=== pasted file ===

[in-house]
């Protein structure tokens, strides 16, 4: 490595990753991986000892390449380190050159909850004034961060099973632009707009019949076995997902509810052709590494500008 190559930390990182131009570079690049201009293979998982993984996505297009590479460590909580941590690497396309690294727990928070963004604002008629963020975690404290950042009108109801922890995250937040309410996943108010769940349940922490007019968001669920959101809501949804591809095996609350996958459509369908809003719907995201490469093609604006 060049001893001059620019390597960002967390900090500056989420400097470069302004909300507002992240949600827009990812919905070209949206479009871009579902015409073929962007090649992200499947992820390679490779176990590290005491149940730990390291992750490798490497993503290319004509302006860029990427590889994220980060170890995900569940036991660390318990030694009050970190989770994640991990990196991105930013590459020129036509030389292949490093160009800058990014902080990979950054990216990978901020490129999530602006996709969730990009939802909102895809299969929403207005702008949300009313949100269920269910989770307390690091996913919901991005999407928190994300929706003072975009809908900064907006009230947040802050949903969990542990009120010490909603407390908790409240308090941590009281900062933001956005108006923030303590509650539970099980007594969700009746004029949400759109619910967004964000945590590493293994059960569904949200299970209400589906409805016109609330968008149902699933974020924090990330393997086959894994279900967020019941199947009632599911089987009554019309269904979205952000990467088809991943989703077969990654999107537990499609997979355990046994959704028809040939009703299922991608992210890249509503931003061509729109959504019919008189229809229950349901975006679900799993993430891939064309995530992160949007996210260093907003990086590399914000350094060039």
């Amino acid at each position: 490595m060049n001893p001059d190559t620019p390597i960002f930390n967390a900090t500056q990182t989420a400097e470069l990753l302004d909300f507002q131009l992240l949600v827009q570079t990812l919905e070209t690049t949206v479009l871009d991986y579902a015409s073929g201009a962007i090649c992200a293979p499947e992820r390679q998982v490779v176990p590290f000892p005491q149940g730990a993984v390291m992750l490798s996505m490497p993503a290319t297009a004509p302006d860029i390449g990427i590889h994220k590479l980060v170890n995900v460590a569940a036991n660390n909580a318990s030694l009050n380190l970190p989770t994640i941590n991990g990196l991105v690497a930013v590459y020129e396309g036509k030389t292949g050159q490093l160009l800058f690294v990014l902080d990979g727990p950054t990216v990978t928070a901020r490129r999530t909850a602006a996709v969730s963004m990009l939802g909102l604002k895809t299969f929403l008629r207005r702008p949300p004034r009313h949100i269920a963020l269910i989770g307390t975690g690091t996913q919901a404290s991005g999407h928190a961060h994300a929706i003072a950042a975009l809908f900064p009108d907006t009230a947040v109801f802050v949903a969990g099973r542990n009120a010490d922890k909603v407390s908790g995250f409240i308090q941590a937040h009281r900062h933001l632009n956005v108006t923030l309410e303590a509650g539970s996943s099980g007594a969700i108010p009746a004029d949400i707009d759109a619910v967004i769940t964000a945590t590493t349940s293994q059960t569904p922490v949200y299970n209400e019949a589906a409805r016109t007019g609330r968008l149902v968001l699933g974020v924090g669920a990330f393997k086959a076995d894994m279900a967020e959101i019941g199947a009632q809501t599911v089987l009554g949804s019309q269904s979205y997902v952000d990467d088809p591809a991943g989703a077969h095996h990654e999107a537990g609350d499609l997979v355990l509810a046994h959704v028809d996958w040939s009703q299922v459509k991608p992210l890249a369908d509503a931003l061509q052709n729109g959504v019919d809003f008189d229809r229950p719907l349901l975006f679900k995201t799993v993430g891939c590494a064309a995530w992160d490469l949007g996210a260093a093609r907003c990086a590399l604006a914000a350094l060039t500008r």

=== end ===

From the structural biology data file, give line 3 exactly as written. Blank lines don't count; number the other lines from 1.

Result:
């Amino acid at each position: 490595m060049n001893p001059d190559t620019p390597i960002f930390n967390a900090t500056q990182t989420a400097e470069l990753l302004d909300f507002q131009l992240l949600v827009q570079t990812l919905e070209t690049t949206v479009l871009d991986y579902a015409s073929g201009a962007i090649c992200a293979p499947e992820r390679q998982v490779v176990p590290f000892p005491q149940g730990a993984v390291m992750l490798s996505m490497p993503a290319t297009a004509p302006d860029i390449g990427i590889h994220k590479l980060v170890n995900v460590a569940a036991n660390n909580a318990s030694l009050n380190l970190p989770t994640i941590n991990g990196l991105v690497a930013v590459y020129e396309g036509k030389t292949g050159q490093l160009l800058f690294v990014l902080d990979g727990p950054t990216v990978t928070a901020r490129r999530t909850a602006a996709v969730s963004m990009l939802g909102l604002k895809t299969f929403l008629r207005r702008p949300p004034r009313h949100i269920a963020l269910i989770g307390t975690g690091t996913q919901a404290s991005g999407h928190a961060h994300a929706i003072a950042a975009l809908f900064p009108d907006t009230a947040v109801f802050v949903a969990g099973r542990n009120a010490d922890k909603v407390s908790g995250f409240i308090q941590a937040h009281r900062h933001l632009n956005v108006t923030l309410e303590a509650g539970s996943s099980g007594a969700i108010p009746a004029d949400i707009d759109a619910v967004i769940t964000a945590t590493t349940s293994q059960t569904p922490v949200y299970n209400e019949a589906a409805r016109t007019g609330r968008l149902v968001l699933g974020v924090g669920a990330f393997k086959a076995d894994m279900a967020e959101i019941g199947a009632q809501t599911v089987l009554g949804s019309q269904s979205y997902v952000d990467d088809p591809a991943g989703a077969h095996h990654e999107a537990g609350d499609l997979v355990l509810a046994h959704v028809d996958w040939s009703q299922v459509k991608p992210l890249a369908d509503a931003l061509q052709n729109g959504v019919d809003f008189d229809r229950p719907l349901l975006f679900k995201t799993v993430g891939c590494a064309a995530w992160d490469l949007g996210a260093a093609r907003c990086a590399l604006a914000a350094l060039t500008r």